did a t-rex they get a couple a couple

crazy pieces and what ended up happening

was I think those pieces ended up going

to a private collector so probably about

six or seven years ago a friend of Mines

a hey they're gonna auction off like

this t-rex head from dresser park and

it's out in the original molds and I

kind of always wanted one and and the

the the bad part of the story is the day

of the auction I was really really

hungover so the guy who owned the

auction house called music okay we're

getting ready for the bid are you ready

and I was like yeah just say yes or no

and then the first bid came up and I

went yes and they went going once going

twice sold and then he hung up and that

was it I was it in 30 seconds I owned

one of the replicas t-rex head from

drasi I mean we've all been there we've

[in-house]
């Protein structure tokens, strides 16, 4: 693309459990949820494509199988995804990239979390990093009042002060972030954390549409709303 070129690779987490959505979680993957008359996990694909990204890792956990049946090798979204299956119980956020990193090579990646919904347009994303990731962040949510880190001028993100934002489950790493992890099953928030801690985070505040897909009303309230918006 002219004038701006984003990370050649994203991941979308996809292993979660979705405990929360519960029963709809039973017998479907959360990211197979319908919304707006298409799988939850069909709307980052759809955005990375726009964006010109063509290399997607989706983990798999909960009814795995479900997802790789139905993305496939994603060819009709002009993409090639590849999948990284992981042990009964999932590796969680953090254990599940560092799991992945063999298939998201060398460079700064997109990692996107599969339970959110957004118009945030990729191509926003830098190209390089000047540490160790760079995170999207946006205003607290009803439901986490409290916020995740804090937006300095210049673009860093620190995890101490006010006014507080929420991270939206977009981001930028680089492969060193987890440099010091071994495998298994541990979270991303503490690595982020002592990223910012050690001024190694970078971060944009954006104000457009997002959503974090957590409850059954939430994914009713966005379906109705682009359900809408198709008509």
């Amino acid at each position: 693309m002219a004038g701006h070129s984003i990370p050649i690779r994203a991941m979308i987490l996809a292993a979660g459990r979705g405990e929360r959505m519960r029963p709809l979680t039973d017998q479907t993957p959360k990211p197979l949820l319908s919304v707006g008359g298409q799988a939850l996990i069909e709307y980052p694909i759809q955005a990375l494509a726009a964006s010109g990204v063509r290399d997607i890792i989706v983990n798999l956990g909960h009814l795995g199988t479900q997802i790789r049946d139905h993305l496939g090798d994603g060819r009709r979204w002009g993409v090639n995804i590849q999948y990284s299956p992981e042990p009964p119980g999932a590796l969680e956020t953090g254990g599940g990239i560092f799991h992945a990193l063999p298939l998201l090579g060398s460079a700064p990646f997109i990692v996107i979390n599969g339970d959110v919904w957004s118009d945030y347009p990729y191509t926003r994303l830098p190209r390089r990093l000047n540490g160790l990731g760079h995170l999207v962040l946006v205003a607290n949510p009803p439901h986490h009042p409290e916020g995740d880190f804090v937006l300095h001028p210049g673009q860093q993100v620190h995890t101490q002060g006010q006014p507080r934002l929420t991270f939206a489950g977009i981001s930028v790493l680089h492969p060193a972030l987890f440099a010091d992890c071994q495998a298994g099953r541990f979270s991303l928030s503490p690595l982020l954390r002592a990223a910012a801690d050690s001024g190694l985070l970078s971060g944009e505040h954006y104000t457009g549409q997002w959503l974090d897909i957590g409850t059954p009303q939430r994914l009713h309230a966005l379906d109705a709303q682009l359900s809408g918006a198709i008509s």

all been too hungover to properly turn

up at an auction to bid on a party Rex

yeah I mean like Hale has oldest time so

if that was an incredible tour but if

there's one thing yeah oh there's more

hang on okay anymore other room alright

but here one other thing real quick

while you're while you're moving from

one room to the next

Oh what is that that's the that's the

painting for the European poster of the

thing nice all right I have to while

you're moving from room to room I can

sneak in a question is already a

question from Alisha in our YouTube

audience asking if there's a way that we

can win a trip to Greg's living room oh

never never done that before maybe we'll

work out the details later

okay so then this is a that's a replica

of the time machine that I built about a

billion years ago original over there

Bob burns has the original there's a

penny wise and my friend sculpted and

then this is my giant nerdy Star Wars

wall okay so yeah dedicated style as

well yeah yeah and Oh likes to do scale

models there's a cool x-wing and then if

you go this way there's all my weapons

so if anybody being armory I would shoot

them with a plastic phaser shorten and

then this which is a oh wow

one foot enterprise which all lights up

I might have to plug it in just to

finish the tour Greg while you're doing

that if you could only save one of these

incredible artifacts what would it be oh